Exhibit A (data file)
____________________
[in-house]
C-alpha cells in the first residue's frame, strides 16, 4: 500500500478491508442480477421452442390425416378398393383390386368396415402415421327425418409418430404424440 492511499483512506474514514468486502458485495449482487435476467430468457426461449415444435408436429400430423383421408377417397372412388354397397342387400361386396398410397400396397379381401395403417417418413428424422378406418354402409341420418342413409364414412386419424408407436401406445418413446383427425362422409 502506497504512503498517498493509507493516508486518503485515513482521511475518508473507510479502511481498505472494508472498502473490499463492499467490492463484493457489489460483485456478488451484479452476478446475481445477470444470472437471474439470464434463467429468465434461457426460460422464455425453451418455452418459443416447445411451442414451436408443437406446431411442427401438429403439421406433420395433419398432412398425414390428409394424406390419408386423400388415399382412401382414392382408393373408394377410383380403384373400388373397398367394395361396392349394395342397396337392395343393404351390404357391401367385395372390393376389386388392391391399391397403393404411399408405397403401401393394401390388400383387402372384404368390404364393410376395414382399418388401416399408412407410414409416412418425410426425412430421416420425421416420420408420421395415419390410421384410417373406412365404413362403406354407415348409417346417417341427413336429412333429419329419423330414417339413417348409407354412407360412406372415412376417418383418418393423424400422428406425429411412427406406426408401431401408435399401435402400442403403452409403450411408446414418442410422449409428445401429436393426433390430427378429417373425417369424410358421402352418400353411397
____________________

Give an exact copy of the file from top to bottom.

[in-house]
C-alpha cells in the first residue's frame, strides 16, 4: 500500500478491508442480477421452442390425416378398393383390386368396415402415421327425418409418430404424440 492511499483512506474514514468486502458485495449482487435476467430468457426461449415444435408436429400430423383421408377417397372412388354397397342387400361386396398410397400396397379381401395403417417418413428424422378406418354402409341420418342413409364414412386419424408407436401406445418413446383427425362422409 502506497504512503498517498493509507493516508486518503485515513482521511475518508473507510479502511481498505472494508472498502473490499463492499467490492463484493457489489460483485456478488451484479452476478446475481445477470444470472437471474439470464434463467429468465434461457426460460422464455425453451418455452418459443416447445411451442414451436408443437406446431411442427401438429403439421406433420395433419398432412398425414390428409394424406390419408386423400388415399382412401382414392382408393373408394377410383380403384373400388373397398367394395361396392349394395342397396337392395343393404351390404357391401367385395372390393376389386388392391391399391397403393404411399408405397403401401393394401390388400383387402372384404368390404364393410376395414382399418388401416399408412407410414409416412418425410426425412430421416420425421416420420408420421395415419390410421384410417373406412365404413362403406354407415348409417346417417341427413336429412333429419329419423330414417339413417348409407354412407360412406372415412376417418383418418393423424400422428406425429411412427406406426408401431401408435399401435402400442403403452409403450411408446414418442410422449409428445401429436393426433390430427378429417373425417369424410358421402352418400353411397